Patricia's Blog

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Being Kind to Yourself

Do you celebrate your own birthday? Or as my friend says: “What are you doing on your birthday–for you?” She asks me that every year. Still, the question always catches me off guard. What am I doing? For myself? In the Christian life, which focuses so often on our outreach to others, it can seem […]

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Thanking God for That Struggle

In my twelfth year as a journalist, I hit a big bump in my career. When the dust settled, I didn’t have a job. My job, as I saw it, was given to someone else. And I was stunned. Devastated. Shell-shocked. In less than a year, however, I realized that losing that high-profile newspaper position–the […]

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Letting God Talk First

In Barcelona, husband Dan and I stand in a church with our mouths wide open. In awe. That’s how we feel gazing on the brazen beauty of La Sagrada Família. It’s the sublimely gorgeous church designed by Antoni Gaudí, this city’s tenderly brilliant late architect. I look for the right words to describe it. But […]

About Patricia

My daddy wouldn’t say no…

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No, you can’t be a writer. No, you can’t climb a mountain. No, you’re a brown-skin girl in a color-struck world. So go for something safe. Something small. Something easy.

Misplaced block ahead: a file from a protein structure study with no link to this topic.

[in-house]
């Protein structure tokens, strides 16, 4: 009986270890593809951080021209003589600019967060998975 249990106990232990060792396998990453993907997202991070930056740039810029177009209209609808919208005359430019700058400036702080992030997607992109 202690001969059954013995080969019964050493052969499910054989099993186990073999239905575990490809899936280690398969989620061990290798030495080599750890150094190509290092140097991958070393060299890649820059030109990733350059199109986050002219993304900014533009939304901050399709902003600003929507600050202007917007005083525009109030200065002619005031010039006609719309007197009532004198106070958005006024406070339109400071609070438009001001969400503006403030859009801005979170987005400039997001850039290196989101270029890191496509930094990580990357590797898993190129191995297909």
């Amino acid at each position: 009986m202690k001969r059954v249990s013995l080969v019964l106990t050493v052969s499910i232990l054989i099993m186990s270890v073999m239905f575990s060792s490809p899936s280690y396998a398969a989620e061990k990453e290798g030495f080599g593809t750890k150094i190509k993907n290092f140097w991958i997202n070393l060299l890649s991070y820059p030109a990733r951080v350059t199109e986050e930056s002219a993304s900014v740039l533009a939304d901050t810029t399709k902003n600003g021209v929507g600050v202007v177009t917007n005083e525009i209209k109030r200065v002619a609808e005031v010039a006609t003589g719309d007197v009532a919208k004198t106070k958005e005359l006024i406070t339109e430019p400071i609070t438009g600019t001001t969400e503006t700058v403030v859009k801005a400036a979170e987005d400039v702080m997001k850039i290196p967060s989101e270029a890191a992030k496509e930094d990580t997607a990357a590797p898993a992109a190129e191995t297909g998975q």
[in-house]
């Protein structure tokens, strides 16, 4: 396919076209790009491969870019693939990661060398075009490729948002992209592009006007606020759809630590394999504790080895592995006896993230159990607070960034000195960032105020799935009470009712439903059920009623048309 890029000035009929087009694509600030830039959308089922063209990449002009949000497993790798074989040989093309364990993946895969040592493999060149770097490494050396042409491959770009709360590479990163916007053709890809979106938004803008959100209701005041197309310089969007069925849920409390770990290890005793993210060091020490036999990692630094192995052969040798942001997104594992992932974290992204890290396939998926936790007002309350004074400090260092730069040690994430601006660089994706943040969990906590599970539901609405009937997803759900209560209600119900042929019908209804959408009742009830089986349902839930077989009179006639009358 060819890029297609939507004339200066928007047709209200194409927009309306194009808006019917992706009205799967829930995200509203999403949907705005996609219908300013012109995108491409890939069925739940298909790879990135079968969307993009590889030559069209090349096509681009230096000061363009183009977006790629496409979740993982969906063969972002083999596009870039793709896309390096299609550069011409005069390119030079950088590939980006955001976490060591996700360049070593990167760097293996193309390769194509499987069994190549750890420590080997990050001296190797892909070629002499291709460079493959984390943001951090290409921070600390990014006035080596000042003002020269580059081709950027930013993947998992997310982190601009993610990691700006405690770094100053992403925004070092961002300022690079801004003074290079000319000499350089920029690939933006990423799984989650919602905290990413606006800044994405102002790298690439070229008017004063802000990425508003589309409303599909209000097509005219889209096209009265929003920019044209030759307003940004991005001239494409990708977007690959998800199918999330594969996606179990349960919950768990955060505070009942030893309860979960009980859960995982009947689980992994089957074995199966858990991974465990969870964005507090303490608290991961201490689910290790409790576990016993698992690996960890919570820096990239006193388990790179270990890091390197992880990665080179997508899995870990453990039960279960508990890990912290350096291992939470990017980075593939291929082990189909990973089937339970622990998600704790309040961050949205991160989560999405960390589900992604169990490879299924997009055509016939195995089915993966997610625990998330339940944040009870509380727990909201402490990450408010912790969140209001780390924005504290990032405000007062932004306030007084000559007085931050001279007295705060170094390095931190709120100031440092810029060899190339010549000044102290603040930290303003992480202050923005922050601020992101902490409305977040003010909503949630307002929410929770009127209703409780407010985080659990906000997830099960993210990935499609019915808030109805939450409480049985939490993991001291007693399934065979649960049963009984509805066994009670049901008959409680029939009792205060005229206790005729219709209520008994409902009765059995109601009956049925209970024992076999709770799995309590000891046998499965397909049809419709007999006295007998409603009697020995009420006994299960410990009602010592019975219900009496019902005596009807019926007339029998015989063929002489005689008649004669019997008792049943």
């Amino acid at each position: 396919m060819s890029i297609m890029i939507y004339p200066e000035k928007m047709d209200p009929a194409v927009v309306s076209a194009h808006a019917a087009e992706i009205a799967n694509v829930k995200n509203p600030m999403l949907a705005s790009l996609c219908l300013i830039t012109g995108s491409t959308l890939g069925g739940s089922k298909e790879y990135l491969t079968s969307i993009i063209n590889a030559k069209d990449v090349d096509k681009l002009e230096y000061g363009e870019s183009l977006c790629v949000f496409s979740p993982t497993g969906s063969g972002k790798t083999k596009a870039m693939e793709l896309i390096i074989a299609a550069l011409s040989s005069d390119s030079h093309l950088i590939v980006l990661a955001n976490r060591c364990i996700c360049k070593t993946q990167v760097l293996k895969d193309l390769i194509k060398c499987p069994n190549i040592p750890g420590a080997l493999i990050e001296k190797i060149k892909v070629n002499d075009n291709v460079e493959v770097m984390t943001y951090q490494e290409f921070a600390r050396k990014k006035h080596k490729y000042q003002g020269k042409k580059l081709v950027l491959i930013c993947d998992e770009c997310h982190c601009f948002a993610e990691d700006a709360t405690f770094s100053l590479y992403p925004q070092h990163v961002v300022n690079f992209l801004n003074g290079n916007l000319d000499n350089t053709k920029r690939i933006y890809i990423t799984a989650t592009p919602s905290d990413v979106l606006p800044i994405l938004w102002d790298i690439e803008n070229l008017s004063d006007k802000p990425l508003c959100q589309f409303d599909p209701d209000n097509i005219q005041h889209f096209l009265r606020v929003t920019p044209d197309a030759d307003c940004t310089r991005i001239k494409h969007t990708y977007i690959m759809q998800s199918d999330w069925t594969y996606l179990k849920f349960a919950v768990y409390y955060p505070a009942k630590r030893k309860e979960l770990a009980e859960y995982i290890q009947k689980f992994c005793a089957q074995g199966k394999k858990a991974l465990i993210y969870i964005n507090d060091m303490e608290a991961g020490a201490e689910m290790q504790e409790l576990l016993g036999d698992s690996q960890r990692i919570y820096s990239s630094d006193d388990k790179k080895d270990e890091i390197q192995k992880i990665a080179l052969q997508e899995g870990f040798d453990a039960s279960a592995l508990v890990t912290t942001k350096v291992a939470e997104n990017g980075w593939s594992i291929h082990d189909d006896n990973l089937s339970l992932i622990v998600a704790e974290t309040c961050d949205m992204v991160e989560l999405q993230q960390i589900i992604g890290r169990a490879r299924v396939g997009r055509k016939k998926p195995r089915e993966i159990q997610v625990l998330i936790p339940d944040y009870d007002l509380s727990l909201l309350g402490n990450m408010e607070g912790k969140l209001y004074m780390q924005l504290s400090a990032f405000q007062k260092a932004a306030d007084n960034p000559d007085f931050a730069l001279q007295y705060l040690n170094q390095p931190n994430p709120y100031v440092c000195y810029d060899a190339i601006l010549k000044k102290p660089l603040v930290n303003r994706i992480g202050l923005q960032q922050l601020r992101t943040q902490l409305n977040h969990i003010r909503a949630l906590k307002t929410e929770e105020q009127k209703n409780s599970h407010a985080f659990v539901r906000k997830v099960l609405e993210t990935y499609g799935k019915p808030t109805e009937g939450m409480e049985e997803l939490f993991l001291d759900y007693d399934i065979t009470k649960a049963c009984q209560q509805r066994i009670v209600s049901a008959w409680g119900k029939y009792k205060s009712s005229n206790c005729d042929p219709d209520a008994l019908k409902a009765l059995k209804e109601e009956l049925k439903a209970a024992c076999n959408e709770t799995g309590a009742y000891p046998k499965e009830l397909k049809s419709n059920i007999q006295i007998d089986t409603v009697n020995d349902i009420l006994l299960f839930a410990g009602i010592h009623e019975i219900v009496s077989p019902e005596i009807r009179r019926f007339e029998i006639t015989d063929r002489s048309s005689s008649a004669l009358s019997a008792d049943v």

Instead, Daddy bought me a typewriter. Shiny blue plastic and my own. A Christmas surprise. Better than a Barbie. Or ice skates. Or a fancy–dance dress in red silk or black velvet. Instead, I got the plastic blue Remington. So that sealed it.

I’ll write for life, I told myself—never dreaming I’d just chosen a kind of heaven. Or a certain hell? Giving your life to something tough and crazy is, for sure, a wild and rocky journey.

So Daddy tempered it. He mixed in Jesus. Not with speeches. Not with mandates. Instead, he piled us in the Dodge and drove us to a little Denver church where Daddy sang in the choir and Mama taught Sunday school.

Then on ice-cold mornings when the boiler in the church wouldn’t crank, we’d huddle with other believers in the second-floor sanctuary wearing coats and scarves and singing “This Little Light of Mine”—clapping our hands for warmth, praying the offering was enough to fix the doggone furnace.

But every Sunday, we came back. Because, in Christ, that’s what you do. You keep going. So here I am, half past 60—with my Daddy long dead and Mama, too—but still writing. Still at it. These are my books and this is my site and these are my thoughts so far. Not done yet. You’re not either.